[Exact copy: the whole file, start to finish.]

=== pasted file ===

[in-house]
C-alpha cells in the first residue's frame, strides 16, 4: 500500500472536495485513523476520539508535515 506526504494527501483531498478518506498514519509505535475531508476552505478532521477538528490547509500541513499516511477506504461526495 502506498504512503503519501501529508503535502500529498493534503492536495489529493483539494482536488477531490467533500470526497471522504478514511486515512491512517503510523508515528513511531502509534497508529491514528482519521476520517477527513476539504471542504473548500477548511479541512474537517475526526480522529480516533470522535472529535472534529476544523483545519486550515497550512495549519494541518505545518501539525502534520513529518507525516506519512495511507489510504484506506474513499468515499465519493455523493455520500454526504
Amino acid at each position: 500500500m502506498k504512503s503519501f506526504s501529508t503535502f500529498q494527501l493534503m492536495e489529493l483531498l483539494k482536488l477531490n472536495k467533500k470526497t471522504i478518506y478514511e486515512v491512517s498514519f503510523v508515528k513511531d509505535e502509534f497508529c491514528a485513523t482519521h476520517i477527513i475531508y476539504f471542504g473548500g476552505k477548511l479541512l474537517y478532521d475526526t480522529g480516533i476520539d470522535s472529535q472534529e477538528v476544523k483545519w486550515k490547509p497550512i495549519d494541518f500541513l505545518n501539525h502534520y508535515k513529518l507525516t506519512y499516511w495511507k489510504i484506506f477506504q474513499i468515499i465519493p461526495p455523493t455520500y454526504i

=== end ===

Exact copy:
[in-house]
C-alpha cells in the first residue's frame, strides 16, 4: 500500500472536495485513523476520539508535515 506526504494527501483531498478518506498514519509505535475531508476552505478532521477538528490547509500541513499516511477506504461526495 502506498504512503503519501501529508503535502500529498493534503492536495489529493483539494482536488477531490467533500470526497471522504478514511486515512491512517503510523508515528513511531502509534497508529491514528482519521476520517477527513476539504471542504473548500477548511479541512474537517475526526480522529480516533470522535472529535472534529476544523483545519486550515497550512495549519494541518505545518501539525502534520513529518507525516506519512495511507489510504484506506474513499468515499465519493455523493455520500454526504
Amino acid at each position: 500500500m502506498k504512503s503519501f506526504s501529508t503535502f500529498q494527501l493534503m492536495e489529493l483531498l483539494k482536488l477531490n472536495k467533500k470526497t471522504i478518506y478514511e486515512v491512517s498514519f503510523v508515528k513511531d509505535e502509534f497508529c491514528a485513523t482519521h476520517i477527513i475531508y476539504f471542504g473548500g476552505k477548511l479541512l474537517y478532521d475526526t480522529g480516533i476520539d470522535s472529535q472534529e477538528v476544523k483545519w486550515k490547509p497550512i495549519d494541518f500541513l505545518n501539525h502534520y508535515k513529518l507525516t506519512y499516511w495511507k489510504i484506506f477506504q474513499i468515499i465519493p461526495p455523493t455520500y454526504i